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Preparing the Activity

I got Ze a simple rattle yesterday with the intention of encouraging his grasp. I would have loved to get a little wooden rattle but they are so expensive. Plastic will have to suffice in this instance. He has only just been grabbing toys successfully in the past couple weeks, but most things are too big for him to hold with just one hand. This morning he was experimenting.

At first I was trying to wrap his fingers around the rattle the “right” way and then let him shake it, but he almost instantly dropped it that way. I found that if I held the shaker part of the rattle above his chest, he would bring his hands midline and grab the rattle himself. Sure, his grasp wasn’t perfect but doing it this way: 1) showed me that he was interested in holding the rattle as he had to make the effort to bring his hands to it, and 2) allowed him to practice on his own what kind of grasp would and wouldn’t work with this item.

I realized the importance of letting him experiment for himself. I was amazed to find that he was holding the rattle out to one side at certain times and starting to roll towards it. He has been working on rolling back to front for awhile and it is so interesting to see how he works so hard and tries to contort his body in different ways to achieve this goal.



This month Brad and I have been trying not to eat out at all. It’s been difficult because we are surrounded by incredible restaurants. I must stop for a moment and give props to all our favorites: Pot Pan for Thai food (oh, wonderful Thai tea!), Kyu Sushi (where the owner greets us by name), Caffe de Luca (I’ve been craving their cobb salad), Sultan’s Market (Brad’s fave: he goes their at least once a week), Birchwood Kitchen (has the best sandwiches), the taqueria (not very fancy but cheap and delicious!), Piece (New Haven style pizza)….I could go on and on. Seriously all these places are within a 10 minute walk. The city is amazing! I haven’t even mentioned all the places we still have to try.

I love that we have all these restaurants nearby and I want to continue going there to support our local businesses and the development of our community. However, I also want to be a bit more protective of how often we eat out. Living simply means enjoying meals at home, not to mention saving money for the most important things (though sometimes a great meal out is at least a little important). So, in light of all this…Last night I made falafel.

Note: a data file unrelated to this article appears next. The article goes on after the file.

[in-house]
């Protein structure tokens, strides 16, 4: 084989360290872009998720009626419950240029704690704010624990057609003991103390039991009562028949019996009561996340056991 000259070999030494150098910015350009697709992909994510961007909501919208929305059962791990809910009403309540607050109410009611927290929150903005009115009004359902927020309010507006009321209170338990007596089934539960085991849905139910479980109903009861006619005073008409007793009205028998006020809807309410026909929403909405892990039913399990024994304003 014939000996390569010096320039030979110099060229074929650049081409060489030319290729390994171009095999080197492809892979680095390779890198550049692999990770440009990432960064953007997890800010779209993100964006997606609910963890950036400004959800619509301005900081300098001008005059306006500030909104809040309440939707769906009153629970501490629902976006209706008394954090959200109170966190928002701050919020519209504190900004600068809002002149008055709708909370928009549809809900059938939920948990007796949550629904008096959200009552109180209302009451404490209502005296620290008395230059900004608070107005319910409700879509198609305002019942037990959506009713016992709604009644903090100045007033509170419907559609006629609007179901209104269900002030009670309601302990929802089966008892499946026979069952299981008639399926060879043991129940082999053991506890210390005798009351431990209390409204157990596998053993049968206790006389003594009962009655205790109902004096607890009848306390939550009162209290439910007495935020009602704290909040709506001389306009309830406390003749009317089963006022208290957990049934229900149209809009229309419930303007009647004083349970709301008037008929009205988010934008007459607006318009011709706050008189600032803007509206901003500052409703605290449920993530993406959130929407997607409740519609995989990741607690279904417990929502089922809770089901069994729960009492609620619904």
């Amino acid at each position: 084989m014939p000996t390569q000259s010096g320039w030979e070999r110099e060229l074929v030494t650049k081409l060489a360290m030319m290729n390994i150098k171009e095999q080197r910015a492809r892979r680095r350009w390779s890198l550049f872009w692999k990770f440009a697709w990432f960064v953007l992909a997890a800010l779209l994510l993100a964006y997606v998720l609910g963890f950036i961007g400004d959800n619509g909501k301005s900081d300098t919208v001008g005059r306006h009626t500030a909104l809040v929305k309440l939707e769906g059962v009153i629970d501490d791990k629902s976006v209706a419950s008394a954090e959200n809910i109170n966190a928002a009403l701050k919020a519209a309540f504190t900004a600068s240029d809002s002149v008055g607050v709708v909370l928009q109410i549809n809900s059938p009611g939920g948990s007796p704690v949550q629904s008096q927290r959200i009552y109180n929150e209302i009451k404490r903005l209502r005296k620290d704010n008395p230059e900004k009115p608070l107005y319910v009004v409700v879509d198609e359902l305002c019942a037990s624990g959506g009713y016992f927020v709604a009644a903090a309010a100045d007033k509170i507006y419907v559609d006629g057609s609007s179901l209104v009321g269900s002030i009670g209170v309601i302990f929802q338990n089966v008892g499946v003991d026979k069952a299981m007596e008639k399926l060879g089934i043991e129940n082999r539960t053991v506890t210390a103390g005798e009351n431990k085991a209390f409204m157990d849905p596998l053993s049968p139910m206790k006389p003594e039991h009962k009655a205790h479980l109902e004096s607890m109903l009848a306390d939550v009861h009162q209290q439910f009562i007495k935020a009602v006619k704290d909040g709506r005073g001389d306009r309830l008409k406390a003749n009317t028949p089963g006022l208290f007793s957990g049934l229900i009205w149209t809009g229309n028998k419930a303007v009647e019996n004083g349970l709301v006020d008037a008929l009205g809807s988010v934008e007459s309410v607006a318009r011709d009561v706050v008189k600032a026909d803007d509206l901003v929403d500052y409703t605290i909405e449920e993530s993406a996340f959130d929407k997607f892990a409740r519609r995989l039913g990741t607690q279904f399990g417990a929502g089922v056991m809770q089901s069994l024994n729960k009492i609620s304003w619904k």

I did several things wrong: I overloaded our food processor so it couldn’t successfully mix everything. I tried to make the “dough” at 5:00pm, when Ze is most cranky. I forgot that heating oil in our oven always sets off our smoke alarm. My wonderful husband rectified the situation by taking the babe for a walk (and picking up hummus…AND FLOWERS) while he was out. So, the process was not so fun but the falafel turned out wonderfully. It’s even mostly healthy since it is not deep fried.

So next time I will prepare most of this during Ze’s nap, but there definitely will be a next time. It was good-oh!

I followed this recipe from a friend:

2 T. olive oil divided
1 can 15 oz drained, rinsed chick peas
1 C diced onion
3 cloves garlic
1/4 C cilantro
1/4 C parsley
zest of 1 lemon
1/2 t. kosher salt
1/2 t. ground cumin
1/2 t. red pepper flakes
1/2 t baking powder
1/2 C all purpose flour
1 egg beaten

  • Coat a 9×13 pan with non stick spray and 1 T olive oil and place in oven. Preheat to 375.
  • Pulse everything except flour and egg until minced not paste. Transfer to bowl and stir in flour and egg until fully incorporated. Drop golf ball sized balls onto hot baking sheet. Bake 20 minutes.
  • Brush falafel with remaining olive oil, flip and bake another 15-20 minutes until golden.
  • Serve with pita, hummus, chopped tomatoes, shredded lettuce, and cucumber slices.

The Local Market

This place, Olivia’s Market, is my new favorite little store in my neighborhood. They have a little bit of everything and it is so neat and tidy. I could walk the same distance and be at a Jewel, but I would rather go here and support a local business. Okay, I know Jewel is technically a local business but it feels so big-box-chain-store to me. Olivia’s Market carries a lot of organic food, not so much local stuff as far as I can tell, but most of their products are quality things. They have a tiny deli and freezer section, a little table stocked with fruits and vegetables, maybe 10 rows of grocery items. Every time I go there I find something new: like the little wall of Mrs. Meyer’s cleaning products or the Nice Cream in their freezer. They also have a small bulk food section. Honestly, they carry almost every product that I buy on a regular basis. Their prices are a bit higher than Stanley’s and Trader Joe’s, where I’ve been doing my regular grocery shopping. I don’t know that I’m to switch to do all my shopping here, but I’m pretty certain it is the place I will walk to when I’m out of milk or some other necessity.